What are the lessons from the pandemic you think will stick?
That state government can be and has to be more adaptable than we ever thought, that’s first and foremost. Our state, and every state, responded over a couple of weeks that really hadn’t been played out or exercised. The nation of disaster recovery or continuity of operations planning around a building falling down or power being out, that was an assumption that was put on its head. We can be more adaptable and more flexible and faster than before.
How do you tackle that from a security perspective?
When you go into cybersecurity and you study for your CISSP, you always talk about life, health and safety being the priority. And we conceptualize that as getting people out of burning buildings and not putting people in dangerous situations. But sending people out to work remotely was in some ways a worst-nightmare scenario in how we provide security. We had to just be adaptive. I don’t know if we were necessarily creative. We were just more adaptable.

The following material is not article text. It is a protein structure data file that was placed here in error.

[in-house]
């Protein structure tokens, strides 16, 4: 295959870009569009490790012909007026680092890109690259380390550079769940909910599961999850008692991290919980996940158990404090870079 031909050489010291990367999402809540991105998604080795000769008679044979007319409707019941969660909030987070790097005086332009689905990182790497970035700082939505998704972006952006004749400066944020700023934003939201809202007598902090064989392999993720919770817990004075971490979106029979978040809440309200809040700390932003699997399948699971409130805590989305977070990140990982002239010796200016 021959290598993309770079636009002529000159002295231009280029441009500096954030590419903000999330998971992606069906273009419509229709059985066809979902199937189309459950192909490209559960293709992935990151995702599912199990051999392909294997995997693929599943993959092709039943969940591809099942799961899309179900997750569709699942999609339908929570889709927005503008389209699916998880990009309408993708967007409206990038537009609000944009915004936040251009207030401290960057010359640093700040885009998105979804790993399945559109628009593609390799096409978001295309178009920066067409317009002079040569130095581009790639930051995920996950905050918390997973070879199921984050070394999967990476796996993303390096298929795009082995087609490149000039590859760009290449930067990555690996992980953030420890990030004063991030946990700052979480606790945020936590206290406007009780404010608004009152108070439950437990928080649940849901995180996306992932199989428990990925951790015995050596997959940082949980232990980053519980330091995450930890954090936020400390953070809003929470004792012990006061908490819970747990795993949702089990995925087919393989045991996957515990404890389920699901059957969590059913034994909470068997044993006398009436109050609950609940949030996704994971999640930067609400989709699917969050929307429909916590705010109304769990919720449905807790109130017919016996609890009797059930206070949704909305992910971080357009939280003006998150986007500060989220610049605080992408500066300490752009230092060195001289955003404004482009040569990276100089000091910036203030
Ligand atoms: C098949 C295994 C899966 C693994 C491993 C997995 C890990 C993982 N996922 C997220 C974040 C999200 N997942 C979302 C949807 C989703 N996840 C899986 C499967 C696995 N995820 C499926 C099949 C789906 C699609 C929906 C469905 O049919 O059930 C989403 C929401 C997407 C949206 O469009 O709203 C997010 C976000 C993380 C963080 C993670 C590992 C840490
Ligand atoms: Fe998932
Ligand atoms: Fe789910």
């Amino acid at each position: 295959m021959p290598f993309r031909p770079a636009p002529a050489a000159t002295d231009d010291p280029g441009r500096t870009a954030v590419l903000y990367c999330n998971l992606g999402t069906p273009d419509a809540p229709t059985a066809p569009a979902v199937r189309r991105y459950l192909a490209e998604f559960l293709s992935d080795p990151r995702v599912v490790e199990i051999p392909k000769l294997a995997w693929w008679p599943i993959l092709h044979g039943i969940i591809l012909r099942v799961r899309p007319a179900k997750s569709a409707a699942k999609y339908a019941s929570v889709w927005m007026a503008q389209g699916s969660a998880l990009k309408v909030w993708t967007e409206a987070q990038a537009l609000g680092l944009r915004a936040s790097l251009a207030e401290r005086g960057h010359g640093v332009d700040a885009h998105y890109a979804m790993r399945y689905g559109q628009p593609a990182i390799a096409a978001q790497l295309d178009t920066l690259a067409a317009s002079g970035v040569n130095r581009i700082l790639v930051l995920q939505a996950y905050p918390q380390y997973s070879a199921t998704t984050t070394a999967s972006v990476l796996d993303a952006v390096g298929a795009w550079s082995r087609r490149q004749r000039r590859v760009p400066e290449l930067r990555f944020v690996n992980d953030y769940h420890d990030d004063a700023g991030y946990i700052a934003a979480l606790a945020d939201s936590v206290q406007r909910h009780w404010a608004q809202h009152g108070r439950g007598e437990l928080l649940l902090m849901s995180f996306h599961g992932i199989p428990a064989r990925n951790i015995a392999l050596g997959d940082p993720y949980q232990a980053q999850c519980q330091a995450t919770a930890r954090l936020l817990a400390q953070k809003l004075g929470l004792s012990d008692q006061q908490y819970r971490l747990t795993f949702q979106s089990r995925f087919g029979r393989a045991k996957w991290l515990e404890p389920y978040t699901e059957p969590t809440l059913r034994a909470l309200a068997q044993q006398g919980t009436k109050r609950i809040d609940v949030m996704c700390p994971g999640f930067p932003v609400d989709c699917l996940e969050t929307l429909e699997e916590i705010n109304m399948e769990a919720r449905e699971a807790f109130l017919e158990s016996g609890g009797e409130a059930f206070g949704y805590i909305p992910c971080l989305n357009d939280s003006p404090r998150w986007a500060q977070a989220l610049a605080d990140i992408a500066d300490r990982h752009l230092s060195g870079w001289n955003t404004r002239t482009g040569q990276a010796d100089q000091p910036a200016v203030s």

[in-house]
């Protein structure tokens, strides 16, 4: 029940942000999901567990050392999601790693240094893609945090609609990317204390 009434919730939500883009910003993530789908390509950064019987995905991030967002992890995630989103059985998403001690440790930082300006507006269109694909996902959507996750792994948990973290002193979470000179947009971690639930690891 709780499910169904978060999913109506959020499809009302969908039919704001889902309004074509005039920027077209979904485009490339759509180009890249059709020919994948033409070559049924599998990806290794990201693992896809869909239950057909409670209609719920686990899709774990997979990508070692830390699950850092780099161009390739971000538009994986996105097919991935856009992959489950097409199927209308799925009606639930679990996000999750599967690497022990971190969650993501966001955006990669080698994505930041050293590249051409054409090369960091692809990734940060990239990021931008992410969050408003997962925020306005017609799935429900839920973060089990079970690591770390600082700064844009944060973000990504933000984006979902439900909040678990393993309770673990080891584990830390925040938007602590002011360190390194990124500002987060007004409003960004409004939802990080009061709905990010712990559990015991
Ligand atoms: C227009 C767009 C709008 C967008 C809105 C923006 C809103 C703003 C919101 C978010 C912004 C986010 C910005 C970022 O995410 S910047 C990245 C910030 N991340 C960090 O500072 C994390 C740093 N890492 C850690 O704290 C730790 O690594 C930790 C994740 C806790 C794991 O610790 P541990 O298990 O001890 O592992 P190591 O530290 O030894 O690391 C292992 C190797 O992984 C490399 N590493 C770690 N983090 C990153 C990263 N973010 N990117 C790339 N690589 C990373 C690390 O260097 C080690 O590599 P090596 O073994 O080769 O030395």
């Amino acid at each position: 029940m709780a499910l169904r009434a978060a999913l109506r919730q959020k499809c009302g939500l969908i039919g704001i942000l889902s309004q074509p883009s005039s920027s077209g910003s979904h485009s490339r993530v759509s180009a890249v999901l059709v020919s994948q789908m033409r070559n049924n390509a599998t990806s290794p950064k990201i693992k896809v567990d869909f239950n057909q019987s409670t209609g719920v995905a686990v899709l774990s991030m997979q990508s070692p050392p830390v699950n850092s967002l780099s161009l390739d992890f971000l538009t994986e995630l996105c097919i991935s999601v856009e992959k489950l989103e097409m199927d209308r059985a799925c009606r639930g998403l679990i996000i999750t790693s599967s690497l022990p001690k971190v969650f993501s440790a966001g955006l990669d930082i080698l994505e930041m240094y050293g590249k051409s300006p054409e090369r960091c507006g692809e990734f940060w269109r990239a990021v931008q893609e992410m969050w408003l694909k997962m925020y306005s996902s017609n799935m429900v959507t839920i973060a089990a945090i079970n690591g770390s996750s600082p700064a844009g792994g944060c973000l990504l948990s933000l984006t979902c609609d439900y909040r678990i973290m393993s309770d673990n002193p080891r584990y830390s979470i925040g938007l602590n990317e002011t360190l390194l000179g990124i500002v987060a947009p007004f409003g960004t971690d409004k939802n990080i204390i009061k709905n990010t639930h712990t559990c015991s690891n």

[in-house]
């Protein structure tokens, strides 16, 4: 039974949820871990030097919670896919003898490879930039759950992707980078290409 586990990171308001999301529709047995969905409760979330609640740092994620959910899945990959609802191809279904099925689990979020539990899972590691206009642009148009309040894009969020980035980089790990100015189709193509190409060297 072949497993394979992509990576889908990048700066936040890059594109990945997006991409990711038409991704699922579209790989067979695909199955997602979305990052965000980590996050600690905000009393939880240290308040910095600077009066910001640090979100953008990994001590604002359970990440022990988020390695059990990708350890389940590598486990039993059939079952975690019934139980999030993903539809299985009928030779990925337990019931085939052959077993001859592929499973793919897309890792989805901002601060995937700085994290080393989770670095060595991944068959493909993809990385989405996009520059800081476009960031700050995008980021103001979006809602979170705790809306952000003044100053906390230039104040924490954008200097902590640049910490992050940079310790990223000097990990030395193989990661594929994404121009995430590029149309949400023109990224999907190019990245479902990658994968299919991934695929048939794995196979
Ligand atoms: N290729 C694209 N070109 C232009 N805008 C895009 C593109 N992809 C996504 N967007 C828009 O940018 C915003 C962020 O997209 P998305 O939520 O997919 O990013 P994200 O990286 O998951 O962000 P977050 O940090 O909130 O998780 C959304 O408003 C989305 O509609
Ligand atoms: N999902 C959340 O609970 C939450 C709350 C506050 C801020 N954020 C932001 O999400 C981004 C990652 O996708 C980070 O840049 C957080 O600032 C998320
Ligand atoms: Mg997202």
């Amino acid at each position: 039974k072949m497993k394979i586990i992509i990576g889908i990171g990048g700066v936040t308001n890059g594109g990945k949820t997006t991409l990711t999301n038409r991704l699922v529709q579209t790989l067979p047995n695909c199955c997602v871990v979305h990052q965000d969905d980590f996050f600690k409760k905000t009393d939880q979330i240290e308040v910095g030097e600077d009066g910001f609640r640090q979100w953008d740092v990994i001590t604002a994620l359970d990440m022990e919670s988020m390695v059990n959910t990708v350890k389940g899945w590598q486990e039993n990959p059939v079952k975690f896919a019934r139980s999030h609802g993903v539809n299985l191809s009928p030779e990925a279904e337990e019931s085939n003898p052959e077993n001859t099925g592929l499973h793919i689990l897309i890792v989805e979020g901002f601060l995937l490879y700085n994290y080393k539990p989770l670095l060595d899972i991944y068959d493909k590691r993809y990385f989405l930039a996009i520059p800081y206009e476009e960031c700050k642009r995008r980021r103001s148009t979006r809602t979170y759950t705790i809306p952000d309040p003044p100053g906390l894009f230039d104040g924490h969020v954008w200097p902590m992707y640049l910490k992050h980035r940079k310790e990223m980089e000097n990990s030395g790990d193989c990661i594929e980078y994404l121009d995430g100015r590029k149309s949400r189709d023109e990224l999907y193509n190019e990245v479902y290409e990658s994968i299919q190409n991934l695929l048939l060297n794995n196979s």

What are the cyber issues government leaders should be thinking about most?
Ransomware is the most devastating attack any state or local government can face right now because it’s effectively a robbery and a home fire at the same time. But I think ultimately it goes back to a lot of the basic hygienic stuff. Not that anyone didn’t take it seriously. But we have to know what our environment looks like, what’s in our environment. In many states, in our state and others, historically security wasn’t first. It is now, but some of those systems from 20 years ago have to be modernized and modernized in a way that puts security first. We’re under fire from sophisticated threat actors and have to keep the lights on.